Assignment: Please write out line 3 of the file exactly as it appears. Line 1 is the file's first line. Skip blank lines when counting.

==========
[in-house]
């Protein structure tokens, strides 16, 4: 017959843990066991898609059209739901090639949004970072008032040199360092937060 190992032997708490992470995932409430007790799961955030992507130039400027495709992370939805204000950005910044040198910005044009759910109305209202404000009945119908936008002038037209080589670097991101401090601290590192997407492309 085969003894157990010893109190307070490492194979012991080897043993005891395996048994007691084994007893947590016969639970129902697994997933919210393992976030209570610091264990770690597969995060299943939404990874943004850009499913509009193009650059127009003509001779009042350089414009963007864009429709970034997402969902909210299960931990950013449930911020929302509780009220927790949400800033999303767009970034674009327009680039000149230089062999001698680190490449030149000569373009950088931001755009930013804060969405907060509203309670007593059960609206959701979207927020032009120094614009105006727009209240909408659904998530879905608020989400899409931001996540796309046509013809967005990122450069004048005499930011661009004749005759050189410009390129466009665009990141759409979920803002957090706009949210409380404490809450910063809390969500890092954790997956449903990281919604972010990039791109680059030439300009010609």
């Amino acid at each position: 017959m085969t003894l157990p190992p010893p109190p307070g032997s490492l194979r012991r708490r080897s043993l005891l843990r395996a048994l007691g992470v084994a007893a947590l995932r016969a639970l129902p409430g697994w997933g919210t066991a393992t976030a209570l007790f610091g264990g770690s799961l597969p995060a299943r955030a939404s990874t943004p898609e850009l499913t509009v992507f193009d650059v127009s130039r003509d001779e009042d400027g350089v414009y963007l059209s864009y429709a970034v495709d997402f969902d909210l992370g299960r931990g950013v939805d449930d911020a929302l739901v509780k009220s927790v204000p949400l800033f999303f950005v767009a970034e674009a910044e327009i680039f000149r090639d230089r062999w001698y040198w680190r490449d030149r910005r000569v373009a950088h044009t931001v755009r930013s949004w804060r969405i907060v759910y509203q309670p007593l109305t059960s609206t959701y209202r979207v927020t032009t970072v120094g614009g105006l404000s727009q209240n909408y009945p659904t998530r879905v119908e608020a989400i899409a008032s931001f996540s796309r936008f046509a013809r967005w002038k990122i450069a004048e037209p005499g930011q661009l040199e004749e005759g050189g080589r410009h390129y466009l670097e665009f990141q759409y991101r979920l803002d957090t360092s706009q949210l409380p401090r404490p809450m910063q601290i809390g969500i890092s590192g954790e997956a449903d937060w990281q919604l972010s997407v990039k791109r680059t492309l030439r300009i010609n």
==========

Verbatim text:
């Amino acid at each position: 017959m085969t003894l157990p190992p010893p109190p307070g032997s490492l194979r012991r708490r080897s043993l005891l843990r395996a048994l007691g992470v084994a007893a947590l995932r016969a639970l129902p409430g697994w997933g919210t066991a393992t976030a209570l007790f610091g264990g770690s799961l597969p995060a299943r955030a939404s990874t943004p898609e850009l499913t509009v992507f193009d650059v127009s130039r003509d001779e009042d400027g350089v414009y963007l059209s864009y429709a970034v495709d997402f969902d909210l992370g299960r931990g950013v939805d449930d911020a929302l739901v509780k009220s927790v204000p949400l800033f999303f950005v767009a970034e674009a910044e327009i680039f000149r090639d230089r062999w001698y040198w680190r490449d030149r910005r000569v373009a950088h044009t931001v755009r930013s949004w804060r969405i907060v759910y509203q309670p007593l109305t059960s609206t959701y209202r979207v927020t032009t970072v120094g614009g105006l404000s727009q209240n909408y009945p659904t998530r879905v119908e608020a989400i899409a008032s931001f996540s796309r936008f046509a013809r967005w002038k990122i450069a004048e037209p005499g930011q661009l040199e004749e005759g050189g080589r410009h390129y466009l670097e665009f990141q759409y991101r979920l803002d957090t360092s706009q949210l409380p401090r404490p809450m910063q601290i809390g969500i890092s590192g954790e997956a449903d937060w990281q919604l972010s997407v990039k791109r680059t492309l030439r300009i010609n």